In their answer to the complaint, Paperclick Marketing, Shagan and Agami claimed that Paperclick Marketing was never a binary options company, but a company that provided services to companies abroad, including Fintech Software, Inc. which owned 365binaryoption.com. They claimed that the lawsuit should be served to Fintech Software, Inc. in the British Virgin Islands, not to Paperclick Marketing.
Due diligence documents seen by The Times of Israel reveal that, on paper, the ultimate beneficial owner of the company that owned 365binaryoption.com was a 77-year-old Romanian man named Relu Nadler.
Nadler has almost no online footprint. The Times of Israel was unable to track him down for a response.
The case was settled out of court and on May 3, 2021, the judge approved the settlement and did not require the plaintiff to pay the defendant’s legal fees — often an indication that the judge deemed the lawsuit justified.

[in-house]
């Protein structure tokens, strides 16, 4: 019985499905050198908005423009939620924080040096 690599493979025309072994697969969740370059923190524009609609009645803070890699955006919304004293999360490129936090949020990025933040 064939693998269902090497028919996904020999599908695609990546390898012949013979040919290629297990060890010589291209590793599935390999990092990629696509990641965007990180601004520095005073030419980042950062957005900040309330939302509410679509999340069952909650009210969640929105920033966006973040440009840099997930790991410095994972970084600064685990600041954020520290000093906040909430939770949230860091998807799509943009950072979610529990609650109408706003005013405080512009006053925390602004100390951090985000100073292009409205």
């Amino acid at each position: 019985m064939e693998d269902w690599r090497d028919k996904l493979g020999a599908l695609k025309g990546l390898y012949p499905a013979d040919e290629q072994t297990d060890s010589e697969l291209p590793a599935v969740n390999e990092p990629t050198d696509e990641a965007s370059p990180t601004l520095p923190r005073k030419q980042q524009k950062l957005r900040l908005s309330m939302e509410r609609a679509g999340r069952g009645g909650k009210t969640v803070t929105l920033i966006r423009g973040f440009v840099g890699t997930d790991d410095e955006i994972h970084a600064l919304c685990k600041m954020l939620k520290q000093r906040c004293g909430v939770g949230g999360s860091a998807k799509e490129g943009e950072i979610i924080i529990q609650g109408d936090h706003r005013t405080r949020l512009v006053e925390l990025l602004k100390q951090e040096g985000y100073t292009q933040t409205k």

8. Settled quietly (case 56988-06-20)
A case that was recently settled involves a woman from Holland named Hannie who claimed she had been defrauded while trading on a website called Stoxmarket.com in 2017 and 2018. In June 2020, Hannie, who is in her 70s, sued Israeli company Eventus Consulting and Media, as well as its owner Chaim Elazar Bornstein, seeking NIS 244,292 ($73,852).
The defendants did not file an answer to the complaint.
In November 2020, the plaintiff and defendant told the court they had reached a settlement. The plaintiff withdrew her lawsuit, without being required to pay the defendants’ legal fees. The plaintiff’s attorney, Nir Friedman, refused to discuss the case with the Times of Israel.
9. All in the family (case 45376-10-20)